There we watched the sun go down, listened to the lapping waves and a drinking game about different ways of procreating from a group of young gap-year girls on the next table.


Next stop: to the even sleepier town of Savannakhet.

This post is part of series called 90 Days in South East Asia . It was first published on and was written while travelling in-country.

All the links to blog posts in the series are as follows:

1) I’m backpacking around Southeast Asia for 90 days

2) Packing for backpacking: 16 useful things to take on your travels

3) How to sleep on a flight (aches on a plane)

4) Flying past Mount Everest

5) A storm in an Assamese teacup

6) On the lazy man’s road: the story of Dhodar Ali

7) Digboi, the oil town in the rainforest

8) To Sivasagar: home of the Assamese kings

9) Things to see in Majuli, the world’s largest river island

10) An unexpected treat on the river Brahmaputra

11) Helpful hints on how to climb a 17 foot elephant on your wedding day

12) Where the rhinos roam

13) The Assamese Bihu: a time of unbridled joy

14) A tale of a dry day in India

15) Kalimpong and a magical Himalayan wedding

16) Chiang Mai, a pretty little temple town

17) Replanning our route, re-routing our plan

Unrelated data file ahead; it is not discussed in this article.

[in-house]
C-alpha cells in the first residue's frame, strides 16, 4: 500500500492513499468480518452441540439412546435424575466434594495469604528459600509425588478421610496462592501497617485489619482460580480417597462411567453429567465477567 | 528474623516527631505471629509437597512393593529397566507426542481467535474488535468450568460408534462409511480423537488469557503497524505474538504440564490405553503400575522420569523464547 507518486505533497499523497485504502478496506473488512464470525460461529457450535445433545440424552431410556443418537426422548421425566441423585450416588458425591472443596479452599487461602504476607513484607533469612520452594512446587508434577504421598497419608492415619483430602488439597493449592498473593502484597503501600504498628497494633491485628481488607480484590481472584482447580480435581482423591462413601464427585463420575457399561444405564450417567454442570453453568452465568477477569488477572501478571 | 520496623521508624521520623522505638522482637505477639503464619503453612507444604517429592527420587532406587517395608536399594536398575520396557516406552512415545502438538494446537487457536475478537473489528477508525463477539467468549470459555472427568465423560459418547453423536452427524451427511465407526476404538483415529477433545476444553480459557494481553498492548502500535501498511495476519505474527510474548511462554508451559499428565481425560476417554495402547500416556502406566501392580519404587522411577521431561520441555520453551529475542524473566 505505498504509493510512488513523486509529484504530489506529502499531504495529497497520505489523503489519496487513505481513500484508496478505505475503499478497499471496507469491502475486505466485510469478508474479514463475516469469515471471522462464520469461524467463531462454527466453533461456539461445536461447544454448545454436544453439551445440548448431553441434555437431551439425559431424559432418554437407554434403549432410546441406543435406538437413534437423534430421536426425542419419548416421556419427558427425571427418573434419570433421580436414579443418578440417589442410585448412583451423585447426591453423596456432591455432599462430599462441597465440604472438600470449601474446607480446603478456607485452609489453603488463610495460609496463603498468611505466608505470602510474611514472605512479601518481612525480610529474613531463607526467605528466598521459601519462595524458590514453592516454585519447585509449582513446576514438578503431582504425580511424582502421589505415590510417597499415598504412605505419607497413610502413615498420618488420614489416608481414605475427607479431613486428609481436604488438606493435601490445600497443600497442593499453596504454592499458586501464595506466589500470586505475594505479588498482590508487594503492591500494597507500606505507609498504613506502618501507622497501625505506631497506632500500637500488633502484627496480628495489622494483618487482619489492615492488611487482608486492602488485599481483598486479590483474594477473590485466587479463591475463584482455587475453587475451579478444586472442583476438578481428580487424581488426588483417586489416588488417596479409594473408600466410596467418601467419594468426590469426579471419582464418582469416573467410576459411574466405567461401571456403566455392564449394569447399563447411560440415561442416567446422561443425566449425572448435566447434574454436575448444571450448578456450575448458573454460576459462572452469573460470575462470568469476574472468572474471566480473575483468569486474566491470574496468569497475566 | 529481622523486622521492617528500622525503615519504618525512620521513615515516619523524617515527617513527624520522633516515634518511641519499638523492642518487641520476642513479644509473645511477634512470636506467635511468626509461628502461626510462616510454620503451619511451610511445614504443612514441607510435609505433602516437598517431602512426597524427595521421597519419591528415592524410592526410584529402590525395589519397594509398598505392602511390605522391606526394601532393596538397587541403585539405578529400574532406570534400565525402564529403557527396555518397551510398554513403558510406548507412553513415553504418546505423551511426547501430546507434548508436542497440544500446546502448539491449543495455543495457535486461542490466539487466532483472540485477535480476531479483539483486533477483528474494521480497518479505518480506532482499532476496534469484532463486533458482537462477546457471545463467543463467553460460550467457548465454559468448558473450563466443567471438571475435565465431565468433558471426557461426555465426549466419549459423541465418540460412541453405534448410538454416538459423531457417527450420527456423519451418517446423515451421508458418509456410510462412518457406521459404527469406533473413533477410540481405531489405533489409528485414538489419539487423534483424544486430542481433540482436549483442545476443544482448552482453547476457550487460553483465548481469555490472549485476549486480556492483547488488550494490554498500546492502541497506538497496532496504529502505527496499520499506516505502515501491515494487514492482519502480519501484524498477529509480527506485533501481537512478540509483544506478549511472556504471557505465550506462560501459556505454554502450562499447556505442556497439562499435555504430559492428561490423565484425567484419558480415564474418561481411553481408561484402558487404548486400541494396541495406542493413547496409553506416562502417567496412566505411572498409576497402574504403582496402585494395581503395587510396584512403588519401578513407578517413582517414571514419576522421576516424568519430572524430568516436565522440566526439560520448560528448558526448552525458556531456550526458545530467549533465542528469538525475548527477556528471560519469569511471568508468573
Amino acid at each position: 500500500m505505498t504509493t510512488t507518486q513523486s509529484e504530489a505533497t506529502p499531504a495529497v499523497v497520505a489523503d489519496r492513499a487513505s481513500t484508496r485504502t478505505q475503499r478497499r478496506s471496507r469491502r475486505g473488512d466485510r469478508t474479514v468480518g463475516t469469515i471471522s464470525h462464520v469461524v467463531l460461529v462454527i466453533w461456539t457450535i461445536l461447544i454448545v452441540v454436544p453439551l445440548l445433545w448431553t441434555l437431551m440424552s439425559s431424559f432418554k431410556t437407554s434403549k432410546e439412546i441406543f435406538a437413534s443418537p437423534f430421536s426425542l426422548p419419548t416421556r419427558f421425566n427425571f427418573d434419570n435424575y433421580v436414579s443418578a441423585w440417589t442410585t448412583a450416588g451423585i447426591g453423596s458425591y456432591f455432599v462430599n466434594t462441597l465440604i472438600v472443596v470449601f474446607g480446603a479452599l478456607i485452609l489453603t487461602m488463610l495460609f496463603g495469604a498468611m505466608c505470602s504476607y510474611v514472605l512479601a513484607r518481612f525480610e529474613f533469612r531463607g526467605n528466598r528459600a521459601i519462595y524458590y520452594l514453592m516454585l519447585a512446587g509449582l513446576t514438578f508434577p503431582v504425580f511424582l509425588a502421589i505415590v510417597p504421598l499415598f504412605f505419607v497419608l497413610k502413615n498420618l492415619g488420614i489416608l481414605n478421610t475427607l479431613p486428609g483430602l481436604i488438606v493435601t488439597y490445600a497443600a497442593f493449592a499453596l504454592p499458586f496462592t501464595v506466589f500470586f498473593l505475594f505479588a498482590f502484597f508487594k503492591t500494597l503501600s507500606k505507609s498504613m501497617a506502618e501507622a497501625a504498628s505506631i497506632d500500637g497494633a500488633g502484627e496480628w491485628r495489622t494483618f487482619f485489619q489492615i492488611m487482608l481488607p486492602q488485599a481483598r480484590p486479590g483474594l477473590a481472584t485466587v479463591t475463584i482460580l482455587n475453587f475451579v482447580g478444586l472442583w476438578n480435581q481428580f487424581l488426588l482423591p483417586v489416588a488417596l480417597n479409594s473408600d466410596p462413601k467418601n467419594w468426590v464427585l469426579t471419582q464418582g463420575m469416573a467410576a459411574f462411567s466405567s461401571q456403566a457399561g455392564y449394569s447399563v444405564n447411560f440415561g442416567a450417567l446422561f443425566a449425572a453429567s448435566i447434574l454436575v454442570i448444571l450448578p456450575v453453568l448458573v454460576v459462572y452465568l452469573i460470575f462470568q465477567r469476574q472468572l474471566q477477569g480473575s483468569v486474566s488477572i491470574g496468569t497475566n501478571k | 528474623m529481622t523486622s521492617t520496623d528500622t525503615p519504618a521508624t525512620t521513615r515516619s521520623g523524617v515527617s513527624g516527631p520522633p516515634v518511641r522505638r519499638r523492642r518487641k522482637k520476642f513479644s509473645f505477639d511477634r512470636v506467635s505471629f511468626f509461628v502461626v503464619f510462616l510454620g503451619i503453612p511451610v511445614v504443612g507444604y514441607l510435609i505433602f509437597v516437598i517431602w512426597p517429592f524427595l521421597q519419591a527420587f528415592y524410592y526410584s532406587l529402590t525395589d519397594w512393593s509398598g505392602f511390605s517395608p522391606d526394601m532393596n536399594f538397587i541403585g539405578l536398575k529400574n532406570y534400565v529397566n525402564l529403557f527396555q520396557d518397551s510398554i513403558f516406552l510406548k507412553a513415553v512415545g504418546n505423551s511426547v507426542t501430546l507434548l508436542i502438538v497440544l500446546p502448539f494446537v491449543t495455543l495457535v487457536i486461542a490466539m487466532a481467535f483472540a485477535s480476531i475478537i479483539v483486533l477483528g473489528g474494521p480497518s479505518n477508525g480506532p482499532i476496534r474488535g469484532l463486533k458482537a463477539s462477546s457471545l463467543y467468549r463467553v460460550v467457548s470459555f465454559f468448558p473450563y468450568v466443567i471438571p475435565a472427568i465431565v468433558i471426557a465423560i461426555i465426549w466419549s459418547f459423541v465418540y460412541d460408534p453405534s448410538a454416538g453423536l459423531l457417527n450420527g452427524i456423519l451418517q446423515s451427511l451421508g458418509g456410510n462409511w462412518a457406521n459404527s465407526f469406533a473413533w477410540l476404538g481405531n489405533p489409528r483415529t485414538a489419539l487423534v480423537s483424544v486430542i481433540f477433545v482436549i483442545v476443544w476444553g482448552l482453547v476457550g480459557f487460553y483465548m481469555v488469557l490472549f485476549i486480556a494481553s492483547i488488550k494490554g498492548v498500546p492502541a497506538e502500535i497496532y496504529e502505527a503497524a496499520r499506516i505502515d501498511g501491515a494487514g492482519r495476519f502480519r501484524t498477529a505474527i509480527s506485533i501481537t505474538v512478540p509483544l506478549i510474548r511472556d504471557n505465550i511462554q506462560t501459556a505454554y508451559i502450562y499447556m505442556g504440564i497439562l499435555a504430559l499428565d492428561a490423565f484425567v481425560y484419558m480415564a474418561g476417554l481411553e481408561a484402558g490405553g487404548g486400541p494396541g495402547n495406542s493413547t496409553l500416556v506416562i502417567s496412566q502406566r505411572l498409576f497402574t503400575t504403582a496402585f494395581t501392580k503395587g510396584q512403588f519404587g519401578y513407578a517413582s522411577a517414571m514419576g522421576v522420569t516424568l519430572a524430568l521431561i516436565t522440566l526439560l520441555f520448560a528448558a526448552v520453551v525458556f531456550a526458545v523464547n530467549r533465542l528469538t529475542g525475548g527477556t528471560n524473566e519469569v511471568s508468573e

18) Luang Prabang in Laos: the jewel on the Mekong River

19) A slow and unintended minibus to Vang Vieng

20) In the laid-back city of Vientiane

21) Laos: Caves, a jungle trek and the mysterious turquoise lake

22) On our way down south in Laos

23) Goodbye Laos, you beauty

24) Friday night at the Saigon Opera House

25) Getting over a fever

26) Vietnam days: Hoi An, Hue and Hanoi

27) Landing in the sea at Halong Bay, Vietnam

28) Mandalay Days

29) Bagan, the jewel of Myanmar

30) Three nights on Lake Inle in Myanmar

31) Finding a perfect perfume in Singapore

32) In Borneo, watching the orangutans at play

33) Watching turtles at Selingan Island



  1. Loved this post! I read its title and thought to myself, “thank goodness! You can’t be in this area of the world and not explore caves!!! That’d be criminal!” (Of course, in another life I must’ve been a mole. I love it underground! And let’s face it, getting underneath a few hundred tones of limestone is an effective way to beat the heat!).

    Well done on the trek. No matter how much water you shed (I still remember our first rainforest trek when the back of my fingers developed beads of sweat!!), I firmly believe that moving through a landscape on foot is the best way to truly get a feel for it! Move through it on foot, struggle through it, have moments of discomfort AND awe, and you will then “get it.” Truly get it. Truly experience it and gain perspective. Truly understand your place in this world.

    Liked by 1 person

    1. Hi Sheri. Thank you. You would have been in your element, lots of great routes. I lacked the courage to go too far in to the caves, some of them go on for miles. But yes it’s so nice and cool in the caves and somewhat therapeutic with the dripping noises – no wonder our ancestors considered them prime real estate.

      Loved your comment about knowing your place in this world. Mountains, lakes and forests, the ocean they all dwarf us.

      Liked by 1 person